Songbird Protection Coalition

Mourning Dove Mortality Rate

The natural mortality for the mourning dove holds the same average mortality rate as other songbirds species in any given area.  The estimated annual adult mortality rate for songbird populations during their first year is generally 50 percent or higher.

The scientific research can somewhat vary but there is an estimated 50 to 70 percent annual loss in the OVERALL mourning dove population. The mortality for newly-hatched doves can be as high as 70 percent due to weather extremes, flimsy nests, and natural predation.  Adult doves have a 50 percent mortality rate which is consistent with other songbirds.  The average mortality for a stable dove population is approximately 60 percent or less.

Mortality factors include spring and summer storms. Nest predators include many avian and mammalian species.  Adults are preyed upon by raptors (falcons, hawks, owls).  Some are lost to disease and accidents.  Human hunters cut into the numbers further.

Dove hunting propaganda would lead you to believe that hunting does not contribute "at all" in reducing dove numbers - the birds they kill would die anyway due to an "abnormally high" mortality rate - this claim is untrue.  Hunting removes many of the birds that have, or would have, survived the projected natural mortality rate and it plays a large part in the reduction of numbers.

Various studies confirm the differences in population trends between the hunting and non-hunting states - especially in the Eastern Management Unit (EMU), of which Michigan is part of.  According to the US Fish and Wildlife Service, "dove populations from groups of non-hunting states in the Northeast and Upper Mideast have much higher annual survival rates."  Management studies show "EMU doves from hunting states clearly experience much higher hunting mortality than do doves from non-hunting states.  Estimated kill rates for doves banded in hunting states were more than six times greater than those for doves banded in the Unit's non-hunting states" (1).  Banding research also indicates a higher 20 to 30 percent overall kill rate (1) and banding returns suggest that legal hunter kill "may run as high as 50 to 60 percent on local juvenile doves during the early season" (2).

Although not known precisely, nationwide hunting mortality, statistically averaged to include non-hunting states, is conservatively estimated between 10 to 15 percent of the annual population.  "However, estimates for the EMU suggest that hunting mortality accounts for a much higher percentage of the total annual mortality of doves from hunting states than for the Unit as a whole and this percentage was much larger for the EMU hunting states than for states in the other management Units" (1).  Banding data for EMU "hunting states accounted for an estimated 30.0 percent of the annual mortality of immature doves and for 26.4 percent of the adult annual mortality" (1). Additionally, the US Fish and Wildlife Service acknowledges "serious problems" in using state and federal harvest surveys to monitor the impact of hunting mortality and that factors are multi-faceted and clearly inadequate at this time.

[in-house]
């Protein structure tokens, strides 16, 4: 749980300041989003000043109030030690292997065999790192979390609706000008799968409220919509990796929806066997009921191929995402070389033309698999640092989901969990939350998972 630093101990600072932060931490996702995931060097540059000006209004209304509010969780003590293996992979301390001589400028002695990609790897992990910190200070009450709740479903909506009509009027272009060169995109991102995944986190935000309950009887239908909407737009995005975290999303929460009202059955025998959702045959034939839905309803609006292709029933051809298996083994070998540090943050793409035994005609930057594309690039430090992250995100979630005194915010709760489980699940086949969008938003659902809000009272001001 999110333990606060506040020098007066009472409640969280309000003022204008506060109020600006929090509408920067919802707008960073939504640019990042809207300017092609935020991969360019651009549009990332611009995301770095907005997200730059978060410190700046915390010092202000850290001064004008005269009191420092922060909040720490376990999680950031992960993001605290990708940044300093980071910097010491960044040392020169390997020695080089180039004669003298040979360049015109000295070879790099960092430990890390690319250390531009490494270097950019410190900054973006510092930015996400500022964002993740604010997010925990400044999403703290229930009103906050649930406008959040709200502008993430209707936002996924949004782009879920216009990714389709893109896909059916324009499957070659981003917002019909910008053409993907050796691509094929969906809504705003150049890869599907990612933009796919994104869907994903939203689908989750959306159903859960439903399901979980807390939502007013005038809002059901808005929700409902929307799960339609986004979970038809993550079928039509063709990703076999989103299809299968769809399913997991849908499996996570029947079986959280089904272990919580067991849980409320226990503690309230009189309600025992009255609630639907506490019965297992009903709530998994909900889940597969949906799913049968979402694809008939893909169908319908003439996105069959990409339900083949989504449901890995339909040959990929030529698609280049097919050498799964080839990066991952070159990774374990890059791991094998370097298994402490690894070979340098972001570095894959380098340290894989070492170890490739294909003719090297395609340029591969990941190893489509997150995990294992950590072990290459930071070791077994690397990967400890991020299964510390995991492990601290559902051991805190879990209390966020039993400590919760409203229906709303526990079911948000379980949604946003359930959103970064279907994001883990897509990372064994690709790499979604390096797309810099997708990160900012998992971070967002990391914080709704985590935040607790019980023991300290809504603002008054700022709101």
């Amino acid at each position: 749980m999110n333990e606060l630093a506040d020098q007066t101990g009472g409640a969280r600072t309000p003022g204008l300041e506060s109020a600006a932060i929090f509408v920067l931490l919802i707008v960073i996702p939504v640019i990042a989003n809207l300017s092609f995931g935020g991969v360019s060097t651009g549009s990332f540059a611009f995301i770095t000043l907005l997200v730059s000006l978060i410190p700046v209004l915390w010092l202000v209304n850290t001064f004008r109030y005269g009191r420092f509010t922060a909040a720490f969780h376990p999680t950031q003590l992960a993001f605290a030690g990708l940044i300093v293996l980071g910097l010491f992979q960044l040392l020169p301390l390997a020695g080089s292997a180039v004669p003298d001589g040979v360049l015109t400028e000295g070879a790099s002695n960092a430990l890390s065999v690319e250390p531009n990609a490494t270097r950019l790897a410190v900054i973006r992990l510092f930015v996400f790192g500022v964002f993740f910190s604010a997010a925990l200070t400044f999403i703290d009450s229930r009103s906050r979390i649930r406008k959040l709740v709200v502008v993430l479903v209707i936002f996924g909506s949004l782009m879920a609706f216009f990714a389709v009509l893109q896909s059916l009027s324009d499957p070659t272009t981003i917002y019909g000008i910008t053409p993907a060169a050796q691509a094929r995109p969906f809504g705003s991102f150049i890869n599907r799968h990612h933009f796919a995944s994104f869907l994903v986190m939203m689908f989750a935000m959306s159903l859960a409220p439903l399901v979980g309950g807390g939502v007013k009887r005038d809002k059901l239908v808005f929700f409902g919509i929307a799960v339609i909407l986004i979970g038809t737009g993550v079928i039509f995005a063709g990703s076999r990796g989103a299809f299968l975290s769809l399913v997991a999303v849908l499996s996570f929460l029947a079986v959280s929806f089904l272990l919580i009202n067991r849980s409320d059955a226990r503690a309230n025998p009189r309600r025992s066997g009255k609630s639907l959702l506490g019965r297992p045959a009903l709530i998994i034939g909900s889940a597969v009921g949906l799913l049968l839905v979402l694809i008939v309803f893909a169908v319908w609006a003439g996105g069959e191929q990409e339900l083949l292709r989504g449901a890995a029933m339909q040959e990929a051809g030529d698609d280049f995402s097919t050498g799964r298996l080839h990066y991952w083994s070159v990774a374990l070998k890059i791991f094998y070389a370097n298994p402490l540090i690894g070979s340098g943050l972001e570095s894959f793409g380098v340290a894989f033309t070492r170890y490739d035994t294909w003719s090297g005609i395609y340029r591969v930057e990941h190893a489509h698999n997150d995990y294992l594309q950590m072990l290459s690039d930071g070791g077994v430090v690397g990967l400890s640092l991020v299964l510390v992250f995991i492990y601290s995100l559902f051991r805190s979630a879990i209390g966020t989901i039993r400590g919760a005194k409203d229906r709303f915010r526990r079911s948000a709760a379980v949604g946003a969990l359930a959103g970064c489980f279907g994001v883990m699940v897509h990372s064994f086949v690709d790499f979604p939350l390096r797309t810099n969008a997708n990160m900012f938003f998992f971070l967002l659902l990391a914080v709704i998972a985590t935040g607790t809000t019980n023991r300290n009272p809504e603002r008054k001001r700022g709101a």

Recent and long-term scientific research of population densities within the Eastern, Central, and Western Management Units have shown a significant decline in dove numbers in all three Units during the past 10 and 37 year periods.  During this time, dove hunting has been legalized in many "new" states and the decline in some states has shown to be significant and accumulative in only 10 years...especially in the northern most range of these Units.

"Mourning doves tend to have lower recovery and survival rates than do most species of migratory birds hunted" (3).  It is not logical or reasonable to assume that Michigan doves could keep their numbers up with the pace of heavy losses caused by hunting pressure.  Michigan is at the far northern reaches of the mourning doves' range, and we do not see the incoming migrations the southerly states see coming across their borders.  Our large non-migrating
resident population would take the brunt of the blasting, these are the birds we enjoy as live songbirds.

Note:  Scientific data, research, and studies were compared and complied from multiple sources.  Although some sources are cited for reference, this is not the limit to which conclusions were assessed.  (1) Ecology and Management of the Mourning Dove p 300, p 301, p 304, p 327, p 318, p 509. US Fish and Wildlife Service, 2002 Mourning Dove Breeding Population Status Report.  (2) Mississippi State University Extension Service, information sheet 630.  (3) Atlas of Breeding Birds of Michigan p 230.

Source, including but not limited to: The Atlas of Breeding Birds of Michigan, Ecology and Management of the Mourning Dove, United States Fish and Wildlife Service, The Central Flyway Council, Pennsylvania Game Commission, Oklahoma Academy of Science, Oregon State University, Department of Fishery and Wildlife Biology Colorado State University, San Francisco Bay Bird Observatory, Mississippi State University.